14 means thinking critically and reflectively about information received. However, a more proactive stance than this is needed in order to deal with information overload. It means the educated citizen functioning as a theory builder rather than merely an opinionator. It means applying the hypothetico-deductive method (also known as abduction): producing a conjecture that explains the facts and then searching for information to test whether the conjecture is true. The conjecture in the preceding paragraph about why Fox News viewers would know little about world events is hypothetico-deductive. It explains the reported fact, but is it true that Fox News viewers are exceptionally imbued with belief in American exceptionalism? We have found evidence that Fox News vehemently upholds American exceptionalism and that conservatives are significantly more likely to endorse it than moderates or liberals, which is in accord with the conjecture, but we have not yet found direct evidence that Fox News viewers tend to be especially committed to exceptionalism and especially disdainful of foreign influences. So the conjecture stands, although it could be replaced by a more convincing explanation or defeated by counterevidence. We use this example to suggest that an educational response to what might be the major new media issue of coming decades calls for something much more substantive than what generally passes for media literacy. It is not just teaching critical thinking or media skills or familiarizing students with new media, it is engaging students in real theory development about real issues, using new media as a resource. Moral Reasoning The educated person of the mid-20 th century will need to be a capable and dedicated moral reasoner. But what is new about this? Moral education by one name or other has long held a respected place in education, and a pedagogy for moral reasoning was well worked out by Lawrence Kohlberg and others in the 1960s. What is new is the globalization of moral issues and the increased complexity that goes with it. It is becoming increasingly difficult to ignore injustices in distant places or in cultures different from one s own, but reasoning about them becomes complicated by issues of cultural hegemony and differences in world views. Three moral issues prominent in the news at this writing are honor killings, female circumcision, and abortion. Honor killings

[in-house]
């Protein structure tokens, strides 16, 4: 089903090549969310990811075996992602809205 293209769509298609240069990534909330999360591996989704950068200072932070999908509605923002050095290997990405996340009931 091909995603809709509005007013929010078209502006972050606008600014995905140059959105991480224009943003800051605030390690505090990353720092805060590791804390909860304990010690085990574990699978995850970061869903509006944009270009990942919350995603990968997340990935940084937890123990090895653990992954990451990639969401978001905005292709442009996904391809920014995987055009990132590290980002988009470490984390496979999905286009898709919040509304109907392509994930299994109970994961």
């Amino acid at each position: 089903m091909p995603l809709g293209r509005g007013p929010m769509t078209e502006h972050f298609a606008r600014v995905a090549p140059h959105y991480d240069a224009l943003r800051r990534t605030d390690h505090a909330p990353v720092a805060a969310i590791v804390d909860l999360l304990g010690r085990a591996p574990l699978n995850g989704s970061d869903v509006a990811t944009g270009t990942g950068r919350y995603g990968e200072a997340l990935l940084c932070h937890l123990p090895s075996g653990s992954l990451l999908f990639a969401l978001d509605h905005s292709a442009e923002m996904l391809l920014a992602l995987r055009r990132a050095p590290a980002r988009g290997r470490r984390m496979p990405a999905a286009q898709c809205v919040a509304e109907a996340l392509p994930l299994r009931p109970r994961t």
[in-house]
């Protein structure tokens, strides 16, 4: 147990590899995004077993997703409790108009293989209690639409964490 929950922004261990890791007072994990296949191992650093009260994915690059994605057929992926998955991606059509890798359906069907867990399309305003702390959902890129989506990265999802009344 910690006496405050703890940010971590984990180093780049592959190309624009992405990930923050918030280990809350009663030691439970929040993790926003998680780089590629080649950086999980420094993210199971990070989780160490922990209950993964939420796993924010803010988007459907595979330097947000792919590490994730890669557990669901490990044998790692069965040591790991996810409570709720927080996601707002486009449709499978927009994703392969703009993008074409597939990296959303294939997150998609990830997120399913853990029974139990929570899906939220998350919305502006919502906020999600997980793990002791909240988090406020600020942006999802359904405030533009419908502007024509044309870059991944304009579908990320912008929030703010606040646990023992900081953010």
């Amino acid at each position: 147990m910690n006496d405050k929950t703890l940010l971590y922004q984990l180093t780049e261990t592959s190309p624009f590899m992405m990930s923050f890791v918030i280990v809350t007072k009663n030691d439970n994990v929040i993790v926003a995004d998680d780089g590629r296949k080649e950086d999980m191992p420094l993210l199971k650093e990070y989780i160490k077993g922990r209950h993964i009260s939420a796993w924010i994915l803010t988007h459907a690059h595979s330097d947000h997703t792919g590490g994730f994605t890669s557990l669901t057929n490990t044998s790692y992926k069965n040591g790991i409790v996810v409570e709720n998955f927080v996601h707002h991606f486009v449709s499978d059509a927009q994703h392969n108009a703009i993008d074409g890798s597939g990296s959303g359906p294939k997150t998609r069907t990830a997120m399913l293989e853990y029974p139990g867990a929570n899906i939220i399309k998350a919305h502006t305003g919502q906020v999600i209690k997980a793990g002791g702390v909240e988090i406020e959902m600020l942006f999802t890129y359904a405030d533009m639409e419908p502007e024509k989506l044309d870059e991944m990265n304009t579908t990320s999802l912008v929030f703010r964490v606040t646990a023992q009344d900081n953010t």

15 and female circumcision are established folkways in some societies. As long as they were confined to distant and poor communities, Westerners were free to disapprove but do nothing about them. With globalization, however, what was once remote has become closer and sometimes internal to Western societies, and there is a growing universalism that on one hand respects cultural diversity and eschews cultural imperialism and on the other hand espouses universal human rights and tends to bind women the world over in insistence upon the same rights. So people of a modern liberal disposition find themselves caught between one stricture that says don t intervene in the cultural practices of other societies and another that says gross violations of human rights cannot be tolerated anywhere. At this time it may be feminist thinkers who agonize most over this dilemma, but it ought to be of concern to everyone. The moral dilemma goes far beyond such Kohlbergian moral dilemmas as whether Heinz should steal to get a life-saving drug for his wife. A moral dilemma that engages a much larger swath of citizenry in Western nations is abortion. Unlike the previous two issues, abortion has organized groups and even political parties lined up on opposing sides. Appeal to emotions is a standard technique but its role in abortion controversy dramatizes the new level of challenge it poses to moral reasoning. A few decades ago the emotional appeals available to opposing sides in abortion debates may have been about equal in persuasive power. But now antiabortion websites can produce vivid displays of the most gruesome, bloody sights, set in contrast to the charming smiles of babies. Some states are now carrying the matter even further by passing laws that require women seeking abortions to view ultrasound video of the fetus they are carrying. Nothing that pro-choice groups can present comes anywhere near this in emotional arm-twisting. This example suggests that moral reasoning faces a more uphill struggle than it did in the past, not because of some epidemic of irrationality (although that may also be occurring) but because modern communications have greatly increased the persuasive power of visceral appeals to emotion.